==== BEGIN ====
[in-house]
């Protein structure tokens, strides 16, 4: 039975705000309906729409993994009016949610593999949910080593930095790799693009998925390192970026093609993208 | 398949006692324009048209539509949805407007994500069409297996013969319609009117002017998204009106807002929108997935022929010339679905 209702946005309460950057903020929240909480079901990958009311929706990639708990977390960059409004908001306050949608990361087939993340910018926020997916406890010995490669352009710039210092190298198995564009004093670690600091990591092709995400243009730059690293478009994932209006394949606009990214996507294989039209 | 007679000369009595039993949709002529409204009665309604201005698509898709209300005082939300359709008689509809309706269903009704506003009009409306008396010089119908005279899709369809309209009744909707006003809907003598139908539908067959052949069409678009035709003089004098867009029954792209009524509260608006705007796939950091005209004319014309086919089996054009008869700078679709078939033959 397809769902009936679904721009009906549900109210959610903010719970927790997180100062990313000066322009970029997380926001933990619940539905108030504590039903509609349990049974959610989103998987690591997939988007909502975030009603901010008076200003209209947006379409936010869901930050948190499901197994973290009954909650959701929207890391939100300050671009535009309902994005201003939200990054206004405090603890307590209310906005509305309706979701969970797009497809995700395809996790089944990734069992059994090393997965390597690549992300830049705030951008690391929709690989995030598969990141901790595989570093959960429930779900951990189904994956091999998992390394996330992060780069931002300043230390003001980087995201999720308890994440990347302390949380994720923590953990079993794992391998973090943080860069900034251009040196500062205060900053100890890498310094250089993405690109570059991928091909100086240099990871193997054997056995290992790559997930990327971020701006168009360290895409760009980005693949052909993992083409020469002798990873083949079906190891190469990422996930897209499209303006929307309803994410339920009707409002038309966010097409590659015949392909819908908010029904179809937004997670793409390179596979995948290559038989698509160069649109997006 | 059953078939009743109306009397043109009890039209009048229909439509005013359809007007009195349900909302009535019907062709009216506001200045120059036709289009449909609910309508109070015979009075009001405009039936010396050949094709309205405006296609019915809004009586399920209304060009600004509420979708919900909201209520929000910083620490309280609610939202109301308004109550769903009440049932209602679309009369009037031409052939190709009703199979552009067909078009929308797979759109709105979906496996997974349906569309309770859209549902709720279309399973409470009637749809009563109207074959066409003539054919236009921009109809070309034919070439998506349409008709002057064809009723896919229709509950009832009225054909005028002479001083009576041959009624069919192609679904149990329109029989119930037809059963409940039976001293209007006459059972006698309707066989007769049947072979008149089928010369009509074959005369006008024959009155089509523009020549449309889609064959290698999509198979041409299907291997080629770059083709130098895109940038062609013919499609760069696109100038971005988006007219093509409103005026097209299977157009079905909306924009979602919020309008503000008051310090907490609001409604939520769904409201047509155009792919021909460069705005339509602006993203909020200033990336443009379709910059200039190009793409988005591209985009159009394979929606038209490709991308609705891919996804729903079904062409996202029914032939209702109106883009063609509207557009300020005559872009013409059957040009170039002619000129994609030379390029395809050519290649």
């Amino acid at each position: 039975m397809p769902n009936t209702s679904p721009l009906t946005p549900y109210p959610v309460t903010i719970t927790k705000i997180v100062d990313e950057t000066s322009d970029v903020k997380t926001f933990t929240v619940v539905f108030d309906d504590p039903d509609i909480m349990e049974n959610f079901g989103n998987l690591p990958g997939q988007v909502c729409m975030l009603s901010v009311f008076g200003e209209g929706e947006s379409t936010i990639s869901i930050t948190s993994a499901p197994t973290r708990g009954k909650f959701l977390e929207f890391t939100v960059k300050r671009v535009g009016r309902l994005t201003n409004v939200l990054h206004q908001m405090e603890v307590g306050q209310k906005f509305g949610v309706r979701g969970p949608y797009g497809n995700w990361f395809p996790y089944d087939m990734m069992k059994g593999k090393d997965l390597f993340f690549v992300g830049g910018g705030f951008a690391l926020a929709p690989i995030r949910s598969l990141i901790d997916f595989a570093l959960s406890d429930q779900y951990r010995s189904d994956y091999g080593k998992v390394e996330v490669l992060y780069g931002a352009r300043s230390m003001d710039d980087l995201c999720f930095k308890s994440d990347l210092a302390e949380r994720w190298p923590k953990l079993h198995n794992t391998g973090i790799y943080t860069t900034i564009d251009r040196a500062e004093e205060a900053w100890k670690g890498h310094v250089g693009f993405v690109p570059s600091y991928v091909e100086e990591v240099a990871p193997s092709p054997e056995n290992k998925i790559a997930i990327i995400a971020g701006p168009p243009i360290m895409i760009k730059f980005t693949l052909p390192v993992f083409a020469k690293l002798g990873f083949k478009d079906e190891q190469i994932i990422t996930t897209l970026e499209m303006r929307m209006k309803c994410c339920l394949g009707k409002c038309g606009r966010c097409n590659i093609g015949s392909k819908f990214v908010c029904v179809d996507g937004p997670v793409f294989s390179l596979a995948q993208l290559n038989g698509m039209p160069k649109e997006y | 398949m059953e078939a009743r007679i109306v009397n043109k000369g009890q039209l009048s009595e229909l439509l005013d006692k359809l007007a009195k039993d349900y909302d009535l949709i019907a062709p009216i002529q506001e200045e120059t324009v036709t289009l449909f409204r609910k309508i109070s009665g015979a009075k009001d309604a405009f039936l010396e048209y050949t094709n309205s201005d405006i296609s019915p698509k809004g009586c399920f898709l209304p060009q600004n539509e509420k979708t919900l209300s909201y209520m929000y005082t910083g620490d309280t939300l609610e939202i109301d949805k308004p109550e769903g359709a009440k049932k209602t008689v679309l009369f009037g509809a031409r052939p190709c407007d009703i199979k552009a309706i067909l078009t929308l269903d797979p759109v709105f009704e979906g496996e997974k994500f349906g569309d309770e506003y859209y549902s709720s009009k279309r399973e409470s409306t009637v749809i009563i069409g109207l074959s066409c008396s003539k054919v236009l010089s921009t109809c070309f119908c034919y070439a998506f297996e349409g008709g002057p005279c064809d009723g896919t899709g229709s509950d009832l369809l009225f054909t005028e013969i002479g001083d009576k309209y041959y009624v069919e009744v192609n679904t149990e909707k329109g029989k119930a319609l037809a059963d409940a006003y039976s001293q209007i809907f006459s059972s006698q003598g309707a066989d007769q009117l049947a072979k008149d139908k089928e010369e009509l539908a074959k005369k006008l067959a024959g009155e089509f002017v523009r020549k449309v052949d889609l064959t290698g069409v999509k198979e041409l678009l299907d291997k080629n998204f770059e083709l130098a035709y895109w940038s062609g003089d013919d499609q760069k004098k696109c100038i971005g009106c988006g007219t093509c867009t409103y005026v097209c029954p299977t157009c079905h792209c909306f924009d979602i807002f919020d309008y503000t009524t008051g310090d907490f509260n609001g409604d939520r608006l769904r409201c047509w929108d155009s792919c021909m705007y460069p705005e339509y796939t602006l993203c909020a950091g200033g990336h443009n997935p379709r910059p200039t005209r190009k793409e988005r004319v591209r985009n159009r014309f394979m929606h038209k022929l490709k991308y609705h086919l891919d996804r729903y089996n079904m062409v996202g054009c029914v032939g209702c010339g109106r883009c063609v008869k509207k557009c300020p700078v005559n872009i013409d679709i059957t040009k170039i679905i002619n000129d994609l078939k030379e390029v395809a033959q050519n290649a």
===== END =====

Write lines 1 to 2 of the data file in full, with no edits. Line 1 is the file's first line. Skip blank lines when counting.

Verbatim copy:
[in-house]
């Protein structure tokens, strides 16, 4: 039975705000309906729409993994009016949610593999949910080593930095790799693009998925390192970026093609993208 | 398949006692324009048209539509949805407007994500069409297996013969319609009117002017998204009106807002929108997935022929010339679905 209702946005309460950057903020929240909480079901990958009311929706990639708990977390960059409004908001306050949608990361087939993340910018926020997916406890010995490669352009710039210092190298198995564009004093670690600091990591092709995400243009730059690293478009994932209006394949606009990214996507294989039209 | 007679000369009595039993949709002529409204009665309604201005698509898709209300005082939300359709008689509809309706269903009704506003009009409306008396010089119908005279899709369809309209009744909707006003809907003598139908539908067959052949069409678009035709003089004098867009029954792209009524509260608006705007796939950091005209004319014309086919089996054009008869700078679709078939033959 397809769902009936679904721009009906549900109210959610903010719970927790997180100062990313000066322009970029997380926001933990619940539905108030504590039903509609349990049974959610989103998987690591997939988007909502975030009603901010008076200003209209947006379409936010869901930050948190499901197994973290009954909650959701929207890391939100300050671009535009309902994005201003939200990054206004405090603890307590209310906005509305309706979701969970797009497809995700395809996790089944990734069992059994090393997965390597690549992300830049705030951008690391929709690989995030598969990141901790595989570093959960429930779900951990189904994956091999998992390394996330992060780069931002300043230390003001980087995201999720308890994440990347302390949380994720923590953990079993794992391998973090943080860069900034251009040196500062205060900053100890890498310094250089993405690109570059991928091909100086240099990871193997054997056995290992790559997930990327971020701006168009360290895409760009980005693949052909993992083409020469002798990873083949079906190891190469990422996930897209499209303006929307309803994410339920009707409002038309966010097409590659015949392909819908908010029904179809937004997670793409390179596979995948290559038989698509160069649109997006 | 059953078939009743109306009397043109009890039209009048229909439509005013359809007007009195349900909302009535019907062709009216506001200045120059036709289009449909609910309508109070015979009075009001405009039936010396050949094709309205405006296609019915809004009586399920209304060009600004509420979708919900909201209520929000910083620490309280609610939202109301308004109550769903009440049932209602679309009369009037031409052939190709009703199979552009067909078009929308797979759109709105979906496996997974349906569309309770859209549902709720279309399973409470009637749809009563109207074959066409003539054919236009921009109809070309034919070439998506349409008709002057064809009723896919229709509950009832009225054909005028002479001083009576041959009624069919192609679904149990329109029989119930037809059963409940039976001293209007006459059972006698309707066989007769049947072979008149089928010369009509074959005369006008024959009155089509523009020549449309889609064959290698999509198979041409299907291997080629770059083709130098895109940038062609013919499609760069696109100038971005988006007219093509409103005026097209299977157009079905909306924009979602919020309008503000008051310090907490609001409604939520769904409201047509155009792919021909460069705005339509602006993203909020200033990336443009379709910059200039190009793409988005591209985009159009394979929606038209490709991308609705891919996804729903079904062409996202029914032939209702109106883009063609509207557009300020005559872009013409059957040009170039002619000129994609030379390029395809050519290649």